History of the Salvation Army in Canada
The Salvation Army began its work in Canada in 1882, just fifteen years after Confederation, and quickly began giving hope to those in need in this country and around the world.
The first open-air ‘meetings’, or worship services, were held in Toronto in January, 1882. These were led by British immigrants who had known the Army in their homeland. Official Salvation Army operations began in July of that year when Major Thomas Moore arrived from the U.S. headquarters to take charge. By then there were eleven ‘corps’ or church congregations in Ontario, and a year later Canada was declared an independent ‘Territory’, responsible for its own governance within the worldwide organization.
From the beginning, the Army in Canada adopted founder William Booth’s philosophy that there is little point preaching ‘salvation’ to hungry people. And so the concept of ‘soup and salvation’ took hold, later to be developed into the comprehensive social service programs The Salvation Army operates today, many of them in partnership with government.
But when the Army came to Canada, there was much opposition to its methods from civic politicians and other entrenched interests in the early days, and Salvationists were often beaten and jailed for their activities in the streets of Canada’s cities and towns. Despite this, there was eventual acceptance of the movement as it demonstrated the social benefits that accrued from its activities. The men’s social work began in 1890 with a Prison Gate Home in Toronto. The first Maternity home was opened in Saint John, N.B. in 1898. In 1901 The Salvation Army recommended to the federal government that a prisoner probation system be adopted, leading to Canada’s first parole program. In 1908 salvage work (now called recycling) began in Toronto, leading to the well-known Thrift Stores.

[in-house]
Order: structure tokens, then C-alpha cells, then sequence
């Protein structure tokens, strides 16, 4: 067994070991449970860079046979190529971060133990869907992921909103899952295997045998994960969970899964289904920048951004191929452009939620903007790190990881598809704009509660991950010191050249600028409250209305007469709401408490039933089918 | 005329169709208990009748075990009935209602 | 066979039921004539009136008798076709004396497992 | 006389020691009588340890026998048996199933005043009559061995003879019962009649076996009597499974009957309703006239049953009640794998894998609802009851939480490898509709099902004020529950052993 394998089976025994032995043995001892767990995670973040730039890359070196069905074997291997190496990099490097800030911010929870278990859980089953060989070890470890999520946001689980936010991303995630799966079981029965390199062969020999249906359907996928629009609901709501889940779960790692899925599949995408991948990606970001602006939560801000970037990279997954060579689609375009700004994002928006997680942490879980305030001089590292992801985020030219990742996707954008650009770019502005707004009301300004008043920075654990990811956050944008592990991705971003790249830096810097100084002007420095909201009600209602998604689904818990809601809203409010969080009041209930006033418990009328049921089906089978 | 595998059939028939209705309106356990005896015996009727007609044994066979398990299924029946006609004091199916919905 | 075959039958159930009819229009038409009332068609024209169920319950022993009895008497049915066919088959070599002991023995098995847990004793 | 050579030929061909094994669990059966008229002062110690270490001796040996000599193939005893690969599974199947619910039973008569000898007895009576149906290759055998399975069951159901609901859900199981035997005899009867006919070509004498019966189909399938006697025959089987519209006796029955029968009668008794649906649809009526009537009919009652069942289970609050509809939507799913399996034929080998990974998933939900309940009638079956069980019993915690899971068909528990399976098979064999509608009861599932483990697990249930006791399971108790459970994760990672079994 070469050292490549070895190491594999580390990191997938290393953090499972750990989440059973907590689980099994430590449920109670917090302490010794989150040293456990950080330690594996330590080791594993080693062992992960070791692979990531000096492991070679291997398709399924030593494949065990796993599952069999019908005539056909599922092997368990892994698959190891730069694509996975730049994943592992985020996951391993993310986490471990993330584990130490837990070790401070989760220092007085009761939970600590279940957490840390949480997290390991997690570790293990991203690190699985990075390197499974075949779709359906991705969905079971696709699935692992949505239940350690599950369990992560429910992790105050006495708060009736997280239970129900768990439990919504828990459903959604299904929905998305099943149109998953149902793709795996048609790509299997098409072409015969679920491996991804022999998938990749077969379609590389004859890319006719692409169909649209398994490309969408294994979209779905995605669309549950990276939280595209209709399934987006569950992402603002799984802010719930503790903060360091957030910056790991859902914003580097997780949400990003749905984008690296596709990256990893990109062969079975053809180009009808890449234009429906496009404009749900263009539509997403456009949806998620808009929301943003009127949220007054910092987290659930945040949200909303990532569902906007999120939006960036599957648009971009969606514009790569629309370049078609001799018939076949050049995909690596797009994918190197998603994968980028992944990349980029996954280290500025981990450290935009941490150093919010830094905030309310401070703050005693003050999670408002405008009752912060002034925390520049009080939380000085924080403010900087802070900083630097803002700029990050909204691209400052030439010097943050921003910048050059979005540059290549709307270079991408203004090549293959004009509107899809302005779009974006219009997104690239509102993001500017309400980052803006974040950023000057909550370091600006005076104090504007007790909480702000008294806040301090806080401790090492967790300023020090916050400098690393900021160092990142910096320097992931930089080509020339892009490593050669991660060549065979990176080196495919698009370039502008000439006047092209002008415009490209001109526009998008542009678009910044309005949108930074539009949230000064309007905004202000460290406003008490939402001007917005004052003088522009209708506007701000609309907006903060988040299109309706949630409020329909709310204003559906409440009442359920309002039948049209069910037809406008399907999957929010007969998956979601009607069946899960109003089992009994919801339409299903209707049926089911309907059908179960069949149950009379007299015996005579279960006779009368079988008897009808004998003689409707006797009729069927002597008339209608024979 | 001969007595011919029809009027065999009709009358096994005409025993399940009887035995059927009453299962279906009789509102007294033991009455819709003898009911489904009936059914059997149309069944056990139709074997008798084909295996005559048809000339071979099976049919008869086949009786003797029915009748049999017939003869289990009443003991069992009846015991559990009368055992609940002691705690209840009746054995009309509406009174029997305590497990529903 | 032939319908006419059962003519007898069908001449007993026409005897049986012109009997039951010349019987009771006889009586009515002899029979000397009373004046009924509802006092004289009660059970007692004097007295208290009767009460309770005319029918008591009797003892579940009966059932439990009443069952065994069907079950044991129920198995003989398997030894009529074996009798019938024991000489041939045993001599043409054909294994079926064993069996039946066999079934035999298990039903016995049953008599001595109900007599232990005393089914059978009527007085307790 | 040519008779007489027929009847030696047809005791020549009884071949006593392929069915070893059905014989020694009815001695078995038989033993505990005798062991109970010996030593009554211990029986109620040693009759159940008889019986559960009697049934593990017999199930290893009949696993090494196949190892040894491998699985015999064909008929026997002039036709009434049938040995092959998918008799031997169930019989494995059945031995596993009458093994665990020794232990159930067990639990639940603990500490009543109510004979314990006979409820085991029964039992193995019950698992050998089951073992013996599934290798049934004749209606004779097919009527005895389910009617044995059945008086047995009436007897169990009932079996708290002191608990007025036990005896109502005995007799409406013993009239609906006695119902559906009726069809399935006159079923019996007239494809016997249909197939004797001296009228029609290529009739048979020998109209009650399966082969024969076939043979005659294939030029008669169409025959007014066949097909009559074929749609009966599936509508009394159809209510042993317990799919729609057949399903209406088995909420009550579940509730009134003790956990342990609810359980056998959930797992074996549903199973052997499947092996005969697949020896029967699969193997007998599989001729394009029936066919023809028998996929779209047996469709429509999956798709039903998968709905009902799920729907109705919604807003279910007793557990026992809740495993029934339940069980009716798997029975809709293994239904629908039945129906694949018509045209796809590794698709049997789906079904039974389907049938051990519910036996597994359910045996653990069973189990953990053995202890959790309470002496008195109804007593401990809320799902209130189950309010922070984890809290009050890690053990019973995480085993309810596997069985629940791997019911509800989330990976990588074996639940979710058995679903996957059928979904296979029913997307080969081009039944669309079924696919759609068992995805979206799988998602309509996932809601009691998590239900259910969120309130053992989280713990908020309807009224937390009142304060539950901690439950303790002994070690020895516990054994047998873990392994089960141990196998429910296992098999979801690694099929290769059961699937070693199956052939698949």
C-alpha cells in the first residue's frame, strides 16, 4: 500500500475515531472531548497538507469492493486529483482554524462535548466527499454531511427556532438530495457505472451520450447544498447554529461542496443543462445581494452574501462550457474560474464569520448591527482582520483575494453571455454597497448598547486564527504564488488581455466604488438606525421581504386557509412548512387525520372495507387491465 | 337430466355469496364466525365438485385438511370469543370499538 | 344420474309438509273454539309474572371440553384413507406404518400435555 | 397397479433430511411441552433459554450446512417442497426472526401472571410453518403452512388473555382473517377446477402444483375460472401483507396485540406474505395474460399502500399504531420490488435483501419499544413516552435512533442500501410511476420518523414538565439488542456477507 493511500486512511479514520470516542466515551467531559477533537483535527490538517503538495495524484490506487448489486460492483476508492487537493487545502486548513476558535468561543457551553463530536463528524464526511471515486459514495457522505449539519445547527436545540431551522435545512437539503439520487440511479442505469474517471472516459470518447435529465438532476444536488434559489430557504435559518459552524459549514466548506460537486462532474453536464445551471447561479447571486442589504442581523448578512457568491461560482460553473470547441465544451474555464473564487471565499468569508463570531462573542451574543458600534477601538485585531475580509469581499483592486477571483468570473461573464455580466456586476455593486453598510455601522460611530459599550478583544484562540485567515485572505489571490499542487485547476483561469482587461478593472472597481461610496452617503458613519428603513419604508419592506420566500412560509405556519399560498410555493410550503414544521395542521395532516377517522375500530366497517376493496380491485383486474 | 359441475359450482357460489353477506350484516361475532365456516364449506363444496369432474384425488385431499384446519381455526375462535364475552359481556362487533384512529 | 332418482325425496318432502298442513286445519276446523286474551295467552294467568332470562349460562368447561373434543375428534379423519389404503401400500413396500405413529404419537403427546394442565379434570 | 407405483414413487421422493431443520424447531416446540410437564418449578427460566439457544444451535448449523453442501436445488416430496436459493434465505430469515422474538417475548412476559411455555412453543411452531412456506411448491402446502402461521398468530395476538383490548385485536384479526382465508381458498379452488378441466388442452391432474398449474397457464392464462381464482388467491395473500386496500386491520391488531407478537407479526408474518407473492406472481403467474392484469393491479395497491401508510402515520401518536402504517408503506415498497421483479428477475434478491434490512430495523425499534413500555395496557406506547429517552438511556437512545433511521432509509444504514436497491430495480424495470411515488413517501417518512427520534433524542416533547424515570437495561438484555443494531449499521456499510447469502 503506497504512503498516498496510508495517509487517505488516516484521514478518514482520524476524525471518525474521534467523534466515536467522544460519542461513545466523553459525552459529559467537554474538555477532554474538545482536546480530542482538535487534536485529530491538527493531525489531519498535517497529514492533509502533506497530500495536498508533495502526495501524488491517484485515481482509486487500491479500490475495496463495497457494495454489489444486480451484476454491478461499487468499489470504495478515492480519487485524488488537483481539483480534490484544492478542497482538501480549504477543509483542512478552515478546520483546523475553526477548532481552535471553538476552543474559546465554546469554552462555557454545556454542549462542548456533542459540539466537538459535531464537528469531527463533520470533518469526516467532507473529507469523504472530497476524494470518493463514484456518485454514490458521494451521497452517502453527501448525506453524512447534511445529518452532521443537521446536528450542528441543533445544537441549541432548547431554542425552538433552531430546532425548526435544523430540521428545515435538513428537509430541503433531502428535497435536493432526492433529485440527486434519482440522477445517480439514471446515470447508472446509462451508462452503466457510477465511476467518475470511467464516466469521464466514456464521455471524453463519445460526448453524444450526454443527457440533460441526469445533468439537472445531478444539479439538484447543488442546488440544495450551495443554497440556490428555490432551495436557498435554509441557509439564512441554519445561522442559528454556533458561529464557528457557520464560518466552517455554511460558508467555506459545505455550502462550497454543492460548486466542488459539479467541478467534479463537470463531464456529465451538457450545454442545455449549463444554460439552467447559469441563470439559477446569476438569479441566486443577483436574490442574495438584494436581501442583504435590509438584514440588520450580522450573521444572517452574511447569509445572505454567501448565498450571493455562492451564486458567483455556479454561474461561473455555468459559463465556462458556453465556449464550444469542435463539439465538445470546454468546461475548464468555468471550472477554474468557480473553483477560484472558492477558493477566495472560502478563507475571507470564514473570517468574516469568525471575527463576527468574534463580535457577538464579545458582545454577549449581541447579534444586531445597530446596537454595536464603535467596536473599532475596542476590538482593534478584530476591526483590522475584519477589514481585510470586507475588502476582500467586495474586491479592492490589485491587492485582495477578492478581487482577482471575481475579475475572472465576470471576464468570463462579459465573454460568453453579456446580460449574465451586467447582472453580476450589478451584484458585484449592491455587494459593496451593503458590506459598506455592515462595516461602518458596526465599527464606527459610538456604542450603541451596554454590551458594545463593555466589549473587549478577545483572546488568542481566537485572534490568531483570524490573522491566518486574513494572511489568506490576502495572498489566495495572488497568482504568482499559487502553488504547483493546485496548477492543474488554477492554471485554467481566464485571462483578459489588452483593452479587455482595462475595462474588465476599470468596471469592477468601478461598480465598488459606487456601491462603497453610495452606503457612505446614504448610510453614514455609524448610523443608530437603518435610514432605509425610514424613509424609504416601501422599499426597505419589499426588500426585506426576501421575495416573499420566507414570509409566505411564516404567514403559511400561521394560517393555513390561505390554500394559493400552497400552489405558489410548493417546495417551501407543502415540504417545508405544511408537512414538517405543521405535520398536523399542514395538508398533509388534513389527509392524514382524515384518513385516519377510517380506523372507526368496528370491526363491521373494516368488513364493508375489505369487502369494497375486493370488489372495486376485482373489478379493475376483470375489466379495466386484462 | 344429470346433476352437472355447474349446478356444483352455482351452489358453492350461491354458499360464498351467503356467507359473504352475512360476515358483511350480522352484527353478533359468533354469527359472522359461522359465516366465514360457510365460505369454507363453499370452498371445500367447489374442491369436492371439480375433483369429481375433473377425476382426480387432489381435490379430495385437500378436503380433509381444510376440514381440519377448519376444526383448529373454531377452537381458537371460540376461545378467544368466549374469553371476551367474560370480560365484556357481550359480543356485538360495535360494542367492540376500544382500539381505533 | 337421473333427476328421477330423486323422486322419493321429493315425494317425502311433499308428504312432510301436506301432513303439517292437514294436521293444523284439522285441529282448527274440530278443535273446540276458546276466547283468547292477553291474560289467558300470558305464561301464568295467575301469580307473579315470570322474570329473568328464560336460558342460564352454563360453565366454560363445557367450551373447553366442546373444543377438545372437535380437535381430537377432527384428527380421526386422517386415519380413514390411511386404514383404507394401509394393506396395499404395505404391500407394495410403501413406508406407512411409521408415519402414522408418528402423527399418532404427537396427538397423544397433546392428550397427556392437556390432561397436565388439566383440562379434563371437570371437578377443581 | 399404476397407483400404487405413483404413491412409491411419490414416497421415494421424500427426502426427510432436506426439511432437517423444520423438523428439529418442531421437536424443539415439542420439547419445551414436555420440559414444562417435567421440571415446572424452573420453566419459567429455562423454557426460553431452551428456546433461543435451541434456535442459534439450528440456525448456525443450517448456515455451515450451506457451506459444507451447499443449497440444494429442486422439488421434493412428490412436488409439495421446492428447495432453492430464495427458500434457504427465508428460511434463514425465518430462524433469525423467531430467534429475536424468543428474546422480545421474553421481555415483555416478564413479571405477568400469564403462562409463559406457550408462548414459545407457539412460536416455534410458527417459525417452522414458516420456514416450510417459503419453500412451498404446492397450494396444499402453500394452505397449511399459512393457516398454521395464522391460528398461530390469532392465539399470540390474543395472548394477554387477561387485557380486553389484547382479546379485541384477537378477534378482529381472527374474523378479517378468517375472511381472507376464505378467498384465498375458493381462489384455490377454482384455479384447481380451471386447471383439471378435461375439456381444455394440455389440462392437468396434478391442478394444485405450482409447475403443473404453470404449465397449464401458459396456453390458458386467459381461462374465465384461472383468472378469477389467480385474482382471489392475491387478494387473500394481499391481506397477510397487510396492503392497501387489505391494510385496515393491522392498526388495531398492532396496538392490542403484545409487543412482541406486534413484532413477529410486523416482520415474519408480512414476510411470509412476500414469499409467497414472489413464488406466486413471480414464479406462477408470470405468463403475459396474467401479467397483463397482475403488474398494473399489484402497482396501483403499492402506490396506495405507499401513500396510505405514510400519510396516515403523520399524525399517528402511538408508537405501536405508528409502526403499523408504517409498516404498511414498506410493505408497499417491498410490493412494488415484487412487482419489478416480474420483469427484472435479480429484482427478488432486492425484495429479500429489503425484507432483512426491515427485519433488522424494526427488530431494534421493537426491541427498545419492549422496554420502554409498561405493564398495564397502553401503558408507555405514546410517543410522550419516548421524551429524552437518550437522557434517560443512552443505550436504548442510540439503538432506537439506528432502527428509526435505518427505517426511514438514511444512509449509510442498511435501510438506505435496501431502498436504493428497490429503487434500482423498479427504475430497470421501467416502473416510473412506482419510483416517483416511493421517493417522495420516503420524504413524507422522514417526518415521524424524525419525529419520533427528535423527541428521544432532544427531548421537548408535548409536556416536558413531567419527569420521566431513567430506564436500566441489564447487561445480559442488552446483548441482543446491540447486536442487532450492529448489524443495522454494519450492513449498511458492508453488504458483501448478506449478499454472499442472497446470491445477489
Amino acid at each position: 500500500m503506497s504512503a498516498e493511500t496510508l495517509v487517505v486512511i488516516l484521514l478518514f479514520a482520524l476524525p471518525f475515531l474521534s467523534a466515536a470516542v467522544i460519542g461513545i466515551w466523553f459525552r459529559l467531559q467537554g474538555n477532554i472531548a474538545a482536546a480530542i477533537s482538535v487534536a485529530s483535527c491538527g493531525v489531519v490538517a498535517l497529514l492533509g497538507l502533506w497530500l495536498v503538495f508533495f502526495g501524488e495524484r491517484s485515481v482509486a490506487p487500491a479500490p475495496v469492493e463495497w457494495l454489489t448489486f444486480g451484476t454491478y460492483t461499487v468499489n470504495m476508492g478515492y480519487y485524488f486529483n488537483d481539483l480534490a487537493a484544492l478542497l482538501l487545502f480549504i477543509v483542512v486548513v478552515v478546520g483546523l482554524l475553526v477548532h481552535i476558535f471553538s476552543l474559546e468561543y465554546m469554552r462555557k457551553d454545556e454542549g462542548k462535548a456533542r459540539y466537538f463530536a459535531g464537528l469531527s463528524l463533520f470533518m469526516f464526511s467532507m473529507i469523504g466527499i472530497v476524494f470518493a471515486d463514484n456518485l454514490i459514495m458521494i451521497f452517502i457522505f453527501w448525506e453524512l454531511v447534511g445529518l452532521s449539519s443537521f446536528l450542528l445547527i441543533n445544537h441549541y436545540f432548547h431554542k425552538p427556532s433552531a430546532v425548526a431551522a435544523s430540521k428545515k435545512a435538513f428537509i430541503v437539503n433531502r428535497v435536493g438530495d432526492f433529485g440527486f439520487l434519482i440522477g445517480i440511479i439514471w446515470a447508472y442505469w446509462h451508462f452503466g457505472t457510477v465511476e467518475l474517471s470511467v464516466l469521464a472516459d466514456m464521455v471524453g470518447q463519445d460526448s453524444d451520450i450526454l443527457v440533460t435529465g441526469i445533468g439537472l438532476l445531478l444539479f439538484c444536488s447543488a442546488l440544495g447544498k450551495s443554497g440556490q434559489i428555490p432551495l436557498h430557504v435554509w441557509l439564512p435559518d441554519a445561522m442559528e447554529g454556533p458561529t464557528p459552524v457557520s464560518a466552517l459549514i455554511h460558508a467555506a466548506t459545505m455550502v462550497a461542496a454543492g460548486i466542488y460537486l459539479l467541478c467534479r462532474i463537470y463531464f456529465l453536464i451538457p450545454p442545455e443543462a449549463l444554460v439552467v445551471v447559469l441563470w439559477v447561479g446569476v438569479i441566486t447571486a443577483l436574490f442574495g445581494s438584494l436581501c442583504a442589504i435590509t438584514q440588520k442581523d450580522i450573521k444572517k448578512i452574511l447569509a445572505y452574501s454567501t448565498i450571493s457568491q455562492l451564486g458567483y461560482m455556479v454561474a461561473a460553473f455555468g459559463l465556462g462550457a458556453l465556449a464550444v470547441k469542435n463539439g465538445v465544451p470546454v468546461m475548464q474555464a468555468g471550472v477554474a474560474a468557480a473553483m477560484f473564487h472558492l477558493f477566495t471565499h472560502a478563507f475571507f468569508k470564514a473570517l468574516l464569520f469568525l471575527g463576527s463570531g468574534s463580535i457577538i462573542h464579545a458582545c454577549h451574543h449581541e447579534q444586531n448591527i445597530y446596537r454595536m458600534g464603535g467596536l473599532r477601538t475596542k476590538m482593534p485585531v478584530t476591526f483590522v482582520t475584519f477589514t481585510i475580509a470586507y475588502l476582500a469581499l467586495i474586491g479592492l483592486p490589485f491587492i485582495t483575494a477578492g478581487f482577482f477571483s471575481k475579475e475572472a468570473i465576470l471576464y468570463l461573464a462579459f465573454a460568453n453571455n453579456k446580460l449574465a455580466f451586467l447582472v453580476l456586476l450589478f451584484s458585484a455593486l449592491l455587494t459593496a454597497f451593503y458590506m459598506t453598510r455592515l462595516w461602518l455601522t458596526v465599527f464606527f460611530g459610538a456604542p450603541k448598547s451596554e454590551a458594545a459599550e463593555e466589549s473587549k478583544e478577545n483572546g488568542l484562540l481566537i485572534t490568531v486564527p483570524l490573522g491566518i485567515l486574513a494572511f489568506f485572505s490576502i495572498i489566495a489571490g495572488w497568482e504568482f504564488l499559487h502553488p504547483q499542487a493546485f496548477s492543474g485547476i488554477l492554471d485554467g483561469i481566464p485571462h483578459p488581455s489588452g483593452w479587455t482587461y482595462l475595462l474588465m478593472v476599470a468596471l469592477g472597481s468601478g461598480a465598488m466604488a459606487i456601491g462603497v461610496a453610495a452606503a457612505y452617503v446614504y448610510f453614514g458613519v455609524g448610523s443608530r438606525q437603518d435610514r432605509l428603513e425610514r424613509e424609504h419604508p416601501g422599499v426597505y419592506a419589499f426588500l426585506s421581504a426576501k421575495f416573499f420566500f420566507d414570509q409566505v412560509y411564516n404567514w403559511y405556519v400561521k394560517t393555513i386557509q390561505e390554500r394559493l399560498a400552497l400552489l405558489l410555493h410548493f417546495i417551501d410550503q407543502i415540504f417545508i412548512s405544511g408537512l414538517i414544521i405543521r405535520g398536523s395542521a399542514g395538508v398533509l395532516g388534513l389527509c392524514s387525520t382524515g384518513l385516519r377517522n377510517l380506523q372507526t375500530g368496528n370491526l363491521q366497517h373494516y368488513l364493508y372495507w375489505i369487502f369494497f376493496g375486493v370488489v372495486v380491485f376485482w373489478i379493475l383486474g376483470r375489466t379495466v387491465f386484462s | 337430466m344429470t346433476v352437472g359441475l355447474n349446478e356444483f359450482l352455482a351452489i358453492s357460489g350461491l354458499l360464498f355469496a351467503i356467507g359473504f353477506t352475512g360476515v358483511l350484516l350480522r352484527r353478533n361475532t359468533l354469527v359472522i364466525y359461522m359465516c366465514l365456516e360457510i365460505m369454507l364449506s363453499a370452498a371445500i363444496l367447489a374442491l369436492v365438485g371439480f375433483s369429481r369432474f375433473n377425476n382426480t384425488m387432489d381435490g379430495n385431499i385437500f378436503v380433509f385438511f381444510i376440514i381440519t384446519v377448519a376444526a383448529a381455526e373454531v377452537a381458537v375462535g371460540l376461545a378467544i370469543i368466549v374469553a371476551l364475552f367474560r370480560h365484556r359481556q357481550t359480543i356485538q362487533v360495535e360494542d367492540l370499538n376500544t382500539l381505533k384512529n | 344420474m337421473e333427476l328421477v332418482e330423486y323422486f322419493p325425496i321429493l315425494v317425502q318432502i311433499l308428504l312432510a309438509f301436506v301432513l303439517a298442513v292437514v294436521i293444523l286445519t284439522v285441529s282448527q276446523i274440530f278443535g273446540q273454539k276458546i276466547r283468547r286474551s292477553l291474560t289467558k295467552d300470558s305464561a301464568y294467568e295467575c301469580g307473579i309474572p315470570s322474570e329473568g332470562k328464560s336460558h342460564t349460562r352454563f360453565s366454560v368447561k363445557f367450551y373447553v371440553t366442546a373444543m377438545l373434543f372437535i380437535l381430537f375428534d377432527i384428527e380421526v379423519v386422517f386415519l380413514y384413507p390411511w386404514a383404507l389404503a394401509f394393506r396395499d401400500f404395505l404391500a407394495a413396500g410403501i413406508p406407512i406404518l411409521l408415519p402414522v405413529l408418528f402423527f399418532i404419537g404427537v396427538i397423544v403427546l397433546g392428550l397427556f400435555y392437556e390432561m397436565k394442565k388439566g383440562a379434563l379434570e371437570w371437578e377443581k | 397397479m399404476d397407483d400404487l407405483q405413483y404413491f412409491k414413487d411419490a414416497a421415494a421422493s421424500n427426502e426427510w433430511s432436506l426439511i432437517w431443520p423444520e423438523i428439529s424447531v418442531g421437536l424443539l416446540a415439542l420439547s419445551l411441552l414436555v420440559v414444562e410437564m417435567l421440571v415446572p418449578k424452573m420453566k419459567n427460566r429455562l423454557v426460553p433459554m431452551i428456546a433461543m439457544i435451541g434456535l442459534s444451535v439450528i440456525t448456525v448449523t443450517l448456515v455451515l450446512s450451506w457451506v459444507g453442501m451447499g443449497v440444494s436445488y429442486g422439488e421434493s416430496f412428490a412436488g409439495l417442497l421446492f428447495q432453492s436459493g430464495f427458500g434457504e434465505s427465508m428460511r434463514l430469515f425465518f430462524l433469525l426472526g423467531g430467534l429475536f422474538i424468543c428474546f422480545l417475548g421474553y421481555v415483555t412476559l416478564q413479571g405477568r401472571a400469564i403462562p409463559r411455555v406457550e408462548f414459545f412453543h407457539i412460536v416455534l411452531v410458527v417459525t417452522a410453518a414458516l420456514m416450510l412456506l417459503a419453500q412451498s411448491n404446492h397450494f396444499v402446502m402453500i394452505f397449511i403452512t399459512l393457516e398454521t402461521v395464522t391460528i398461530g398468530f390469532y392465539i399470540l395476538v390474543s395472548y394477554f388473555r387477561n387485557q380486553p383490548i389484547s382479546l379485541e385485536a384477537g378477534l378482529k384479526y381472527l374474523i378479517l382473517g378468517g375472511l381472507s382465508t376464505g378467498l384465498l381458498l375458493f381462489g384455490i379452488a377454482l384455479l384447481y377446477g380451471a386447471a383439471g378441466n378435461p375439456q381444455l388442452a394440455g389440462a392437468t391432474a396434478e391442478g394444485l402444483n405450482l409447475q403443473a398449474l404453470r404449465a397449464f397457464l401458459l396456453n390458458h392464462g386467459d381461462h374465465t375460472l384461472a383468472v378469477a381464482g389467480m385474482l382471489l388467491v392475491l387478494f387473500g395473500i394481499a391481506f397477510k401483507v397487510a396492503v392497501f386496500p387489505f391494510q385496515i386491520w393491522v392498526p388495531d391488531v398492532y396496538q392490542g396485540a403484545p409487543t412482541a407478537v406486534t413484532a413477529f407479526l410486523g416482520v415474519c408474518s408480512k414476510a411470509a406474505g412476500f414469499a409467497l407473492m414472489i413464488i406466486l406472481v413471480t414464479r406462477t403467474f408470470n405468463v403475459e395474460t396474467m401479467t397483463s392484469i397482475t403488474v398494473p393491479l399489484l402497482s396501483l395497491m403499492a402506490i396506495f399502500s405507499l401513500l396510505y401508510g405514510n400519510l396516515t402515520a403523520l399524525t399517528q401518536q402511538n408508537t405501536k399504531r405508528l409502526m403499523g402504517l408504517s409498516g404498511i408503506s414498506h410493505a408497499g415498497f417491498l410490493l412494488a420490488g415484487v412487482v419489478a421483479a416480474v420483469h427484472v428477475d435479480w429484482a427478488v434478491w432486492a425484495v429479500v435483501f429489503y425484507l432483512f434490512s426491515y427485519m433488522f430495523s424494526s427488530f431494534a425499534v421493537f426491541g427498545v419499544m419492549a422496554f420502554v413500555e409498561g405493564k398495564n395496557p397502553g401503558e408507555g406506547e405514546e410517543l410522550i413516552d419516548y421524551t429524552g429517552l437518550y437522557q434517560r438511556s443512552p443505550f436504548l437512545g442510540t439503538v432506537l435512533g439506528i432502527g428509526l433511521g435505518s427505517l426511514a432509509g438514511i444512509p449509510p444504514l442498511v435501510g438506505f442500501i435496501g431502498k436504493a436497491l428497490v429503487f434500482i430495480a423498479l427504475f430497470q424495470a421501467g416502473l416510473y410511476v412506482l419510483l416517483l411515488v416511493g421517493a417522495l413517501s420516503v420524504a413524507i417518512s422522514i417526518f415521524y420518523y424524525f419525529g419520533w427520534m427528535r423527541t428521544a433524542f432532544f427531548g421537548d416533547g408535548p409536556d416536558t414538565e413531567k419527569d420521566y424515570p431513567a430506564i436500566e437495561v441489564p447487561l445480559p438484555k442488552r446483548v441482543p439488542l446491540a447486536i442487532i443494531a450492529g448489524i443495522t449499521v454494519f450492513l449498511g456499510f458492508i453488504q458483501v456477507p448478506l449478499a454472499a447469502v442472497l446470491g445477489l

Innovation in social services continued even as the organization matured: the first seniors’ residence, or Eventide Home, was opened in Edmonton in 1926, and Grace Hospitals were opened in major cities across the country, as were homes for unmarried mothers.
The development of The Salvation Army and the Canadian nation paralleled each other with the influx of ‘new Canadians’ in the post-war years. As the ethnic and cultural makeup of the country changed, so did the demographics of the Army. The assumption that the Army’s congregations would continue to be almost exclusively white and English-speaking gradually gave way to reflect the fact that Canada, particularly in its large cities, is one of the most cosmopolitan countries in the world. Canadian
Salvationists now formally worship in 11 languages and provide services in many others. In the post-war years further social service innovations included an anti-suicide bureau and victim witness assistance programs, the latter eventually being absorbed by the criminal justice system.
The Salvation Army is now the largest non-governmental direct provider of social services in the country. It strives to give hope and support to vulnerable people today and everyday in 400 communities across Canada and more than 120 countries around the world. The Salvation Army offers practical assistance for children and families, often tending to the basic necessities of life, provides shelter for homeless people and rehabilitation for people who have lost control of their lives to an addiction.
Today in Canada The Salvation Army has 877 active officers (clergy), more than 18,000 soldiers (church members) and close to 44,000 adherents; that is, people who claim the Army as their church home, but who are not formal members. There are 311 corps (churches) and more than 330 social-service institutions of various kinds. As well as the many thousands of volunteers, more than 10,000 people are employed by The Salvation Army in the Canada and Bermuda Territory.